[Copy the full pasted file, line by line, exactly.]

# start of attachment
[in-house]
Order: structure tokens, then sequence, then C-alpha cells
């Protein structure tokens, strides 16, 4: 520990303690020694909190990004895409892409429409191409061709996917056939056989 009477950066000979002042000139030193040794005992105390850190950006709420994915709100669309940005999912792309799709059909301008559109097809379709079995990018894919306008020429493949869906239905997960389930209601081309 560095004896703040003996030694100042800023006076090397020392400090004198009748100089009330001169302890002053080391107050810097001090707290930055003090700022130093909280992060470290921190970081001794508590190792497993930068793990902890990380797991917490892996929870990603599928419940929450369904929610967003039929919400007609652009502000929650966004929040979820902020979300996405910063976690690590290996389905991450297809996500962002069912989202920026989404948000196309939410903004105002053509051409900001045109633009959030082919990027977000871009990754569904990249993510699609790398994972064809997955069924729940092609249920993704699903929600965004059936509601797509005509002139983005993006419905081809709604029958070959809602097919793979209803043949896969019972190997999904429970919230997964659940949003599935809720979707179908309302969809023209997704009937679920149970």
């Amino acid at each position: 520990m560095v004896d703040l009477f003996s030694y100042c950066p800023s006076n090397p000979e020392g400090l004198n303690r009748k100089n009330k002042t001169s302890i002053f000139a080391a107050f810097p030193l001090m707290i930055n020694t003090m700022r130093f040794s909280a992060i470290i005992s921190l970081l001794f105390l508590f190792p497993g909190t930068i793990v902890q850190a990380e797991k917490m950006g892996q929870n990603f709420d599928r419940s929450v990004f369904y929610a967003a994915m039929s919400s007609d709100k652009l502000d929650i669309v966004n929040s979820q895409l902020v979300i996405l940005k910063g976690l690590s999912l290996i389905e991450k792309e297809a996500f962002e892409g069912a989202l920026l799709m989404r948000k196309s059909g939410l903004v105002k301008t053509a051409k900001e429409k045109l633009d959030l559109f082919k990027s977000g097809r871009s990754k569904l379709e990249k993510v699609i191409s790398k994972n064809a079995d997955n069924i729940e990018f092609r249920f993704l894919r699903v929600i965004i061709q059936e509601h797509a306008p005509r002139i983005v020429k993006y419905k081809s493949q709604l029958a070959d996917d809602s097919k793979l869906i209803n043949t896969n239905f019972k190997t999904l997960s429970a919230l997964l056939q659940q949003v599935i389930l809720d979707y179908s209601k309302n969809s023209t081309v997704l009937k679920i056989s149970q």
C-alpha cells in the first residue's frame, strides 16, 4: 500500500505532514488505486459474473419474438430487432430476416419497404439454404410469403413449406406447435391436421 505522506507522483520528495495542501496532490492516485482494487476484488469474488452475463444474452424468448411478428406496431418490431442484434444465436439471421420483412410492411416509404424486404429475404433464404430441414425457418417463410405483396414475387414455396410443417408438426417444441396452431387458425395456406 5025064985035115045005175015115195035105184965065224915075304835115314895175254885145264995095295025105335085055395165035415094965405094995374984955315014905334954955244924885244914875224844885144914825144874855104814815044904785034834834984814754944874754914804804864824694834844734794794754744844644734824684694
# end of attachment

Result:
[in-house]
Order: structure tokens, then sequence, then C-alpha cells
């Protein structure tokens, strides 16, 4: 520990303690020694909190990004895409892409429409191409061709996917056939056989 009477950066000979002042000139030193040794005992105390850190950006709420994915709100669309940005999912792309799709059909301008559109097809379709079995990018894919306008020429493949869906239905997960389930209601081309 560095004896703040003996030694100042800023006076090397020392400090004198009748100089009330001169302890002053080391107050810097001090707290930055003090700022130093909280992060470290921190970081001794508590190792497993930068793990902890990380797991917490892996929870990603599928419940929450369904929610967003039929919400007609652009502000929650966004929040979820902020979300996405910063976690690590290996389905991450297809996500962002069912989202920026989404948000196309939410903004105002053509051409900001045109633009959030082919990027977000871009990754569904990249993510699609790398994972064809997955069924729940092609249920993704699903929600965004059936509601797509005509002139983005993006419905081809709604029958070959809602097919793979209803043949896969019972190997999904429970919230997964659940949003599935809720979707179908309302969809023209997704009937679920149970």
């Amino acid at each position: 520990m560095v004896d703040l009477f003996s030694y100042c950066p800023s006076n090397p000979e020392g400090l004198n303690r009748k100089n009330k002042t001169s302890i002053f000139a080391a107050f810097p030193l001090m707290i930055n020694t003090m700022r130093f040794s909280a992060i470290i005992s921190l970081l001794f105390l508590f190792p497993g909190t930068i793990v902890q850190a990380e797991k917490m950006g892996q929870n990603f709420d599928r419940s929450v990004f369904y929610a967003a994915m039929s919400s007609d709100k652009l502000d929650i669309v966004n929040s979820q895409l902020v979300i996405l940005k910063g976690l690590s999912l290996i389905e991450k792309e297809a996500f962002e892409g069912a989202l920026l799709m989404r948000k196309s059909g939410l903004v105002k301008t053509a051409k900001e429409k045109l633009d959030l559109f082919k990027s977000g097809r871009s990754k569904l379709e990249k993510v699609i191409s790398k994972n064809a079995d997955n069924i729940e990018f092609r249920f993704l894919r699903v929600i965004i061709q059936e509601h797509a306008p005509r002139i983005v020429k993006y419905k081809s493949q709604l029958a070959d996917d809602s097919k793979l869906i209803n043949t896969n239905f019972k190997t999904l997960s429970a919230l997964l056939q659940q949003v599935i389930l809720d979707y179908s209601k309302n969809s023209t081309v997704l009937k679920i056989s149970q």
C-alpha cells in the first residue's frame, strides 16, 4: 500500500505532514488505486459474473419474438430487432430476416419497404439454404410469403413449406406447435391436421 505522506507522483520528495495542501496532490492516485482494487476484488469474488452475463444474452424468448411478428406496431418490431442484434444465436439471421420483412410492411416509404424486404429475404433464404430441414425457418417463410405483396414475387414455396410443417408438426417444441396452431387458425395456406 5025064985035115045005175015115195035105184965065224915075304835115314895175254885145264995095295025105335085055395165035415094965405094995374984955315014905334954955244924885244914875224844885144914825144874855104814815044904785034834834984814754944874754914804804864824694834844734794794754744844644734824684694